Why We Garden

Published: 2021-07-19 11:50:04
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Why Do We Garden? Garden is a plot of ground, usually near a house, where flowers, shrubs, vegetables, fruits or herbs are cultivated. It can incorporate both natural and human materials. Some gardens are for ornamental purposes only, while other gardens also produce food crops, sometimes in separate areas, or sometimes intermixed with the ornamental plants. In addition, gardens may be designed by garden owners themselves, or by professionals.
The most important consideration in any garden design is, how the garden will be used, followed closely by the desired stylistic genres, and the way the garden space will connect to the home or other structures in the surrounding areas. And, gardening is the activity of growing and maintaining the garden. This work is done by an amateur or professional gardener. A gardener might also work in a non-garden setting, such as a park, a roadside embankment, or other public space. Some gardeners manage their gardens without using any water from outside the garden, and therefore do not deprive wetland habitats of the water they need to survive.
In fact, gardening is considered to be a relaxing activity for many people. We might ask a question: Why do many choose to garden and then some choose to stop gardening? People nowadays face a lot of stress factors including constant bombardment with information about environmental issues, economic concerns, health worries, and community strife. Gardening is a tool to abate life’s stress, improve our healthy life enhance the environment, and build community relationship. The popularity of gardening has waxed and waned over time, but given the fact that people have been gardening for the past 10,000 years, chances are we’ll never stop.
Gardening has a rich history, and it is fascinating to see how people’s reasons for gardening and styles of gardening have changed over the years. During the first half of the 20th century, much of the world was at war. Because war is so “resource-intensive”, many countries asked their citizens to pitch in and contribute to gardening. According to Liza Barness, “in 1918, President Woodrow Wilson and First Lady Edith Wilson brought sheep to graze and fertilize the White House lawns in an effort to save manpower, fuel, and chemicals”, therefore they could instead be used for the war (1).
And then, “in 1943, the Roosevelts planted a “victory garden” on the White House grounds”. In addition, a victory garden was a private or community vegetable garden, either in a backyard or public area, where people could grow food for their families and communities. This was done in order to reduce demands on the country’s resources (1). In fact, plants grow and continue to change over time and are directly affected by changes in the environment. These changes affect the management of the garden. According to Filoli, “formal gardens must be continually renewed to maintain the original design and keep the gardens dynamic and healthy” (2).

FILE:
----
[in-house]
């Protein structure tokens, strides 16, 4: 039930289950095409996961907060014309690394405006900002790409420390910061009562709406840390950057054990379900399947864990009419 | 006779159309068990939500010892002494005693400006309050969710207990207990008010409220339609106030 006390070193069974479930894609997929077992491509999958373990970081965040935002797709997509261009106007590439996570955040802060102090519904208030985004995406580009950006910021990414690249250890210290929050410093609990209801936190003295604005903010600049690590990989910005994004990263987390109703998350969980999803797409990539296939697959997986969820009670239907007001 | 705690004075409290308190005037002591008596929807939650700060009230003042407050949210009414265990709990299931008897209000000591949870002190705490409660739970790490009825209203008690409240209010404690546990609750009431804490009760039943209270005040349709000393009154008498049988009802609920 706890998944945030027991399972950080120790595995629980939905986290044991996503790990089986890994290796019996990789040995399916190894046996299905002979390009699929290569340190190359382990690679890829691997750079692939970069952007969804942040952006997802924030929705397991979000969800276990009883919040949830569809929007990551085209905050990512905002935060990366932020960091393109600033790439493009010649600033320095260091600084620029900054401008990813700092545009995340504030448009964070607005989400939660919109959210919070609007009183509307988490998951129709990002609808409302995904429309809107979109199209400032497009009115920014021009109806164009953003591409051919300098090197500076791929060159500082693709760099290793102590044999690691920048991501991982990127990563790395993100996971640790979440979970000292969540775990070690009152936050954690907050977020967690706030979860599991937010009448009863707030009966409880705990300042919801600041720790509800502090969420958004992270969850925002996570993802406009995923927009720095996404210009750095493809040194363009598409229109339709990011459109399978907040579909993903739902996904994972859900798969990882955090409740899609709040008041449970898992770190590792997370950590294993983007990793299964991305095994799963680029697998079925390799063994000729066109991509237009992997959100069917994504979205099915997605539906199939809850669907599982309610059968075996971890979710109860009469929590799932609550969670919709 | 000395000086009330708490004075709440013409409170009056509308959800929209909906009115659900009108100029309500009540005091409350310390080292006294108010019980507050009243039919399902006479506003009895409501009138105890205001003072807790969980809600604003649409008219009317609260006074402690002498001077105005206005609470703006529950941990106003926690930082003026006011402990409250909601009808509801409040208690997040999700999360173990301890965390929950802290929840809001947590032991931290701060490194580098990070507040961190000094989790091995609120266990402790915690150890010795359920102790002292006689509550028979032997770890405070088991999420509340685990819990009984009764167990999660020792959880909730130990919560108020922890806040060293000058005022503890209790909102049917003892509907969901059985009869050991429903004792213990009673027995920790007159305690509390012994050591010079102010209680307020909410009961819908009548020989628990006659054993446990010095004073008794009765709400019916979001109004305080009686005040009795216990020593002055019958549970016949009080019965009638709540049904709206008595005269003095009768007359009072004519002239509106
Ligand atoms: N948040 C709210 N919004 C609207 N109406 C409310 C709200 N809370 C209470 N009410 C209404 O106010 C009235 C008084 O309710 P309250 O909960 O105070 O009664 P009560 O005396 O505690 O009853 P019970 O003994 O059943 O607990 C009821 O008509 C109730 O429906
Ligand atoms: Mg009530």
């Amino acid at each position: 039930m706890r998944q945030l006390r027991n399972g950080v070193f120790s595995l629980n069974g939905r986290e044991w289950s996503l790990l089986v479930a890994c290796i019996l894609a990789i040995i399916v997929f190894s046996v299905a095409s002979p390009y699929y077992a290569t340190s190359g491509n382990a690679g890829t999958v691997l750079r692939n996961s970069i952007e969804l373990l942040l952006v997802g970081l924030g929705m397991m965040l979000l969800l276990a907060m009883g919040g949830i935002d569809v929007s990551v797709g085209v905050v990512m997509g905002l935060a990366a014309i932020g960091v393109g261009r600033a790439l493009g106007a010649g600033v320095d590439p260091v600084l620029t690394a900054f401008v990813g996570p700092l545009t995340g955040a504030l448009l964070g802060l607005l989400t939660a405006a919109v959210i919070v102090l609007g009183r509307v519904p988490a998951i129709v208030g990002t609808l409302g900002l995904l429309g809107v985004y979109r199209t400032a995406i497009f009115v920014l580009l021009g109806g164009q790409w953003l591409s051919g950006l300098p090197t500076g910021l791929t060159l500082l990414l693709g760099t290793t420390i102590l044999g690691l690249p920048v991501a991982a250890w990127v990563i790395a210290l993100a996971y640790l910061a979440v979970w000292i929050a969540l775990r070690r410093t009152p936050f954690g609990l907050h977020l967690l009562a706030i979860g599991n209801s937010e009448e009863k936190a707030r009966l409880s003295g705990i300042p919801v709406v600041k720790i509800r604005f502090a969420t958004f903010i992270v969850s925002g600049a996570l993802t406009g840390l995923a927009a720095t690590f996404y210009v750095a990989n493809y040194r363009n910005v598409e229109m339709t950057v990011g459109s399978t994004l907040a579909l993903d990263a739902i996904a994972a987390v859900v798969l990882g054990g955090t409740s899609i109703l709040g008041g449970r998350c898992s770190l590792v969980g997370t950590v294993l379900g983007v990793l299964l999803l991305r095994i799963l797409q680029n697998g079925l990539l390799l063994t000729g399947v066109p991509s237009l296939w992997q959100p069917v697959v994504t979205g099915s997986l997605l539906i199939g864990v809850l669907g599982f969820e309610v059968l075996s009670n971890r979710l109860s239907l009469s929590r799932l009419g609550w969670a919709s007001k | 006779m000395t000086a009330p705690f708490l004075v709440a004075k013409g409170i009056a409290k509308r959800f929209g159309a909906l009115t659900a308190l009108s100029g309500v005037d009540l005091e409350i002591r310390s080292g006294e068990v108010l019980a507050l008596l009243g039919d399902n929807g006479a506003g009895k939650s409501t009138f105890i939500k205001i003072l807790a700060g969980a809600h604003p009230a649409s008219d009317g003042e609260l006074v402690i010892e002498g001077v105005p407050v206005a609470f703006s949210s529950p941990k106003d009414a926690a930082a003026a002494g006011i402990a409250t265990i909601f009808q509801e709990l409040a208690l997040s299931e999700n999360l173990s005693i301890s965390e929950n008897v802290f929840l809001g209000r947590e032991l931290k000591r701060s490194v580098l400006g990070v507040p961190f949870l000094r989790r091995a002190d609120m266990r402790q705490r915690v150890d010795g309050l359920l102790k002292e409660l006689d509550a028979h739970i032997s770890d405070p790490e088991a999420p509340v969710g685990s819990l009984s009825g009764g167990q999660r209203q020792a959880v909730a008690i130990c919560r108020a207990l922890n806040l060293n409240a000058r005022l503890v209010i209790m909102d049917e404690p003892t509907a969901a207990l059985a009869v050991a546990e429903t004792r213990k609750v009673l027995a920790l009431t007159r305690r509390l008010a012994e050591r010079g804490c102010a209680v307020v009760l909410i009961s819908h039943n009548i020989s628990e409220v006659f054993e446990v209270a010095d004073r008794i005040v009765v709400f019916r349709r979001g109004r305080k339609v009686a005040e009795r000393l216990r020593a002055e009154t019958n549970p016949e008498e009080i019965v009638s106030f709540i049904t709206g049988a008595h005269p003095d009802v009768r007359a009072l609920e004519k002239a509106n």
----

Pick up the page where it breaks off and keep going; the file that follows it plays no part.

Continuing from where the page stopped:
Woodlands and vegetation can encroach and block important historic views. Tree canopies increase and shade compromises the health of plants and the integrity of aggregate features below. Sometimes catastrophic events appear causing trees to fall. Environments can change drastically requiring the construction of special temporary shade structures for long periods of time. Pests and diseases take their toll on historic plants and colonial replacements are often unavailable, unless their replacements have been planned and propagated in the greenhouse.
In other words, according to Michael Pollan in ”Farmer in Chief”, “more than 20 million home gardens were supplying 40& of the produce consumed in America by the end of WWII”(1). Gardening has become increasingly popular in the last few years as more and more consumers want to have a hand in what they eat. Growing your own might sound like a simple solution to complex problems like high food prices, food recalls, unhealthy diets and sedentary habits, but it can make a bigger impact than you might think.
In other words, gardening isn’t only a fun way to beautify your yard; you can also produce delicious fruits and vegetables or relieve stress. Working in the garden can also bring you unexpected health benefits. For example, by watering your vegetables and tending to your garden outside, you are increasing your exposure to sunlight and fresh air, which boosts your mood and physical health. In the garden, relieving stress becomes much easier; as one steps away from everyday life and turns to nature one finds peace and relaxation.